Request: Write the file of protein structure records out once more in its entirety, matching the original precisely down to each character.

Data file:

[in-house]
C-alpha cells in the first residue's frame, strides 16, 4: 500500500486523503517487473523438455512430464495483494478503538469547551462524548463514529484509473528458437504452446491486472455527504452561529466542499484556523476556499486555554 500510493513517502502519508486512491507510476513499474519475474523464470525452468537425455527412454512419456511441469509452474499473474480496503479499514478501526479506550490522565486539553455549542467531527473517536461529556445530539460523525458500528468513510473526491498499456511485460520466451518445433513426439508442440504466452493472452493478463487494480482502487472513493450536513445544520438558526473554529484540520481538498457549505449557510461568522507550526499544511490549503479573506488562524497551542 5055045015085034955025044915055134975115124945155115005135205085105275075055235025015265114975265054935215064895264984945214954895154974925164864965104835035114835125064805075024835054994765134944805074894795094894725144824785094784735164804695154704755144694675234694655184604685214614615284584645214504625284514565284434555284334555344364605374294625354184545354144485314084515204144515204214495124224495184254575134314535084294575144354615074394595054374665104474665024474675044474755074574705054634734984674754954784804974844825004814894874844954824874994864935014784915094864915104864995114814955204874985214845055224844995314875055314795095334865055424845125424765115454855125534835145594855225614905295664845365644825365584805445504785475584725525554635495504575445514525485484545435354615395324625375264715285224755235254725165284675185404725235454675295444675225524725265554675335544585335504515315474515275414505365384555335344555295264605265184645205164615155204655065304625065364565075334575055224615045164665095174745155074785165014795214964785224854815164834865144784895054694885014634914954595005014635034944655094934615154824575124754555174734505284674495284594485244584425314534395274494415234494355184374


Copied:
[in-house]
C-alpha cells in the first residue's frame, strides 16, 4: 500500500486523503517487473523438455512430464495483494478503538469547551462524548463514529484509473528458437504452446491486472455527504452561529466542499484556523476556499486555554 500510493513517502502519508486512491507510476513499474519475474523464470525452468537425455527412454512419456511441469509452474499473474480496503479499514478501526479506550490522565486539553455549542467531527473517536461529556445530539460523525458500528468513510473526491498499456511485460520466451518445433513426439508442440504466452493472452493478463487494480482502487472513493450536513445544520438558526473554529484540520481538498457549505449557510461568522507550526499544511490549503479573506488562524497551542 5055045015085034955025044915055134975115124945155115005135205085105275075055235025015265114975265054935215064895264984945214954895154974925164864965104835035114835125064805075024835054994765134944805074894795094894725144824785094784735164804695154704755144694675234694655184604685214614615284584645214504625284514565284434555284334555344364605374294625354184545354144485314084515204144515204214495124224495184254575134314535084294575144354615074394595054374665104474665024474675044474755074574705054634734984674754954784804974844825004814894874844954824874994864935014784915094864915104864995114814955204874985214845055224844995314875055314795095334865055424845125424765115454855125534835145594855225614905295664845365644825365584805445504785475584725525554635495504575445514525485484545435354615395324625375264715285224755235254725165284675185404725235454675295444675225524725265554675335544585335504515315474515275414505365384555335344555295264605265184645205164615155204655065304625065364565075334575055224615045164665095174745155074785165014795214964785224854815164834865144784895054694885014634914954595005014635034944655094934615154824575124754555174734505284674495284594485244584425314534395274494415234494355184374